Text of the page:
EJToday: Top Headlines
EJToday is SEJ's selection of new and outstanding stories on environmental topics in print and on the air, updated every weekday. SEJ also offers a free e-mailed digest of the day's EJToday postings, called SEJ-beat. SEJ members are subscribed automatically, but may opt out here. Non-members may subscribe here. EJToday is also available via RSS feed. Please see Editorial Guidelines for EJToday content.
A mysterious ailment is causing algal blooms and killing dolphins, manatees, and pelicans along the Indian River Lagoon, one of the most valuable and diverse ecosystems in North America.
"State and federal investigators in Louisiana are working to uncover what caused fatal blasts at two different chemical plants in the span of two days."
"GEISMAR, La. -- A bomb-like explosion ignited a raging fire at the Williams Olefins chemical plant early Thursday, killing one man and injuring dozens as terrified workers sought shelter from the sprawling flames."
"The U.S. Justice Department filed a joint lawsuit with Arkansas on Thursday against oil producer Exxon Mobil Corp over the pipeline spill in March of thousands of barrels of heavy Canadian crude oil in a suburban neighborhood."
"The Louisville Metro Air Pollution Control District has issued another notice of violation to LG&E over blowing coal ash and dust at its Cane Run power plant in western Louisville."
For the first time, hydraulic fracturing is specifically addressed in state oil and gas regulations set to take effect June 18. Environmental groups say that is a good first step, but the regulations don’t go far enough to protect Tennessee’s natural resources and keep the public informed about drilling operations.
"ATLANTA -- The Southern Co. makes billion-dollar decisions that affect millions of people in Georgia, yet it has attracted little political scrutiny — until now. Leaders of the Atlanta Tea Party are challenging Southern Co. subsidiary Georgia Power over the monopoly's reluctance to increase its use of solar power, the ballooning costs of building a new nuclear power plant and even its legal right to monopoly status."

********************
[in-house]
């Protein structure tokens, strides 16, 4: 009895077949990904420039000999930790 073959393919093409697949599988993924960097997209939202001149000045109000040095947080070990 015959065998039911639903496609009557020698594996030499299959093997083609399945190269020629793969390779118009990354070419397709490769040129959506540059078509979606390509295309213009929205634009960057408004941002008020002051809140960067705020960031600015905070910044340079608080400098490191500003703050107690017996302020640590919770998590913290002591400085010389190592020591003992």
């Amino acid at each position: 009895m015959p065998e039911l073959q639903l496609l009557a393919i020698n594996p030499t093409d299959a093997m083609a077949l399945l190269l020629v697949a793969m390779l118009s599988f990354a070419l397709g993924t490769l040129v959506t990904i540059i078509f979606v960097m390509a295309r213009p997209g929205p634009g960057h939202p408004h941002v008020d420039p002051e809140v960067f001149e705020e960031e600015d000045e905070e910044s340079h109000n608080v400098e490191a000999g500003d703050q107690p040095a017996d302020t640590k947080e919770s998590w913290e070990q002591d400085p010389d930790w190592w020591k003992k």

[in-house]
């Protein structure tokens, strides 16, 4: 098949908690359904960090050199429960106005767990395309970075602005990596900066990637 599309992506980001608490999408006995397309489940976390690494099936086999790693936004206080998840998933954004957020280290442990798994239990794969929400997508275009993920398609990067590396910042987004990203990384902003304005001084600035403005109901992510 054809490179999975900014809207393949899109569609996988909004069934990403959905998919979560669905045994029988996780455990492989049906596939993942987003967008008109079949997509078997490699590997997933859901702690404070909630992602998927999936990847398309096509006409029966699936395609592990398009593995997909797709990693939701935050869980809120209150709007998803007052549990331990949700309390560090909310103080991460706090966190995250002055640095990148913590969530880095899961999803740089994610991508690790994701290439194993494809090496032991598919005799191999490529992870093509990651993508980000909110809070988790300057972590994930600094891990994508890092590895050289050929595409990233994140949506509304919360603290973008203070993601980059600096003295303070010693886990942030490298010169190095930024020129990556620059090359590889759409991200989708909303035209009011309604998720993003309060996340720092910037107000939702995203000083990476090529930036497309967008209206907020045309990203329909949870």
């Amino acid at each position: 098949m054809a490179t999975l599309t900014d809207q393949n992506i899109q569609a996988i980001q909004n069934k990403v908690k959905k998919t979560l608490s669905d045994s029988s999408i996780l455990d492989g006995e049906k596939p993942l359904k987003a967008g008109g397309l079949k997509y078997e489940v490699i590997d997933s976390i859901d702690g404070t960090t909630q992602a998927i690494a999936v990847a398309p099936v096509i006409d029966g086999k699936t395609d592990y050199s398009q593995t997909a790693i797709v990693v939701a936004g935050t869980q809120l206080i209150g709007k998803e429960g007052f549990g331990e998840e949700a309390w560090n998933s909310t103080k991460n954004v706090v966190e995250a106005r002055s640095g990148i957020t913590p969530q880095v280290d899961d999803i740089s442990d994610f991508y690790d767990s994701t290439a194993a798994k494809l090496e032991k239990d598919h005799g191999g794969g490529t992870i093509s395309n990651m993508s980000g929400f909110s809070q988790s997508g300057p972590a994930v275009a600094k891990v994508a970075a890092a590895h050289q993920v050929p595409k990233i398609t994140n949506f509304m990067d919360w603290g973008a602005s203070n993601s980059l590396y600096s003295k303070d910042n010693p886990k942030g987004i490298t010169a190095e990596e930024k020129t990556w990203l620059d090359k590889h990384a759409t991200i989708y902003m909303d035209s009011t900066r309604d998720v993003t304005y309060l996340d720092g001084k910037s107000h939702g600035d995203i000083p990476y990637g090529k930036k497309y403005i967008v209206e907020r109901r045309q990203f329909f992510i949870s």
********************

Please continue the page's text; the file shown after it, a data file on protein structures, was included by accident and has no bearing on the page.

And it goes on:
"On the coastal plain of eastern North Carolina, families in certain rural communities daily must deal with the piercing, acrid odor of hog manure—reminiscent of rotten eggs and ammonia—wafting from nearby industrial hog farms. On bad days, the odor invades homes, and people are often forced to cover their mouths and noses when stepping outside. Sometimes, residents say, a fine mist of manure sprinkles nearby homes, cars, and even laundry left on the line to dry."
"RALEIGH — Fish in one of North Carolina’s largest watersheds are more polluted by an industrial contaminant than previously reported, and state health officials have failed to expand warnings against eating PCB-contaminated fish, according to a new study."
"The Arkansas Department of Health says people with dizziness, nausea and headaches have the option to leave, and it is their personal choice."
"Louisiana will receive $340 million from BP in early Natural Resource Damage Assessment money for four projects to restore barrier islands and to finance two coastal science centers, Gov. Bobby Jindal announced Tuesday in a news conference in Jean Lafitte. The money comes from $1 billion that BP set aside in 2011 to build early projects to compensate for damages to natural resources resulting from the three-month flow of oil resulting from the blowout of BP's Macondo well in April 2010."
"After six years of searching, an entomologist has concluded that three varieties of butterflies native to south Florida have become extinct, nearly doubling the number of North American butterflies known to be gone."
""These are unique butterflies to Florida. This is our biological treasure. Each unique species that we lose, we won't ever get that back again," Marc Minno, who conducted the survey for the U.S. Fish and Wildlife Service and the Florida Keys Mosquito Control District, told Reuters on Monday.
"MOBILE, Alabama -- Three people were hurt in a fuel barge explosion on the east side of Mobile River on Wednesday night, Mobile Fire-Rescue reported.
"CLEARWATER -- Despite warnings from scientists, rising sea levels still seem little more than a distant, imperceptible threat, a phenomenon whose change is measured in centimeters over decades."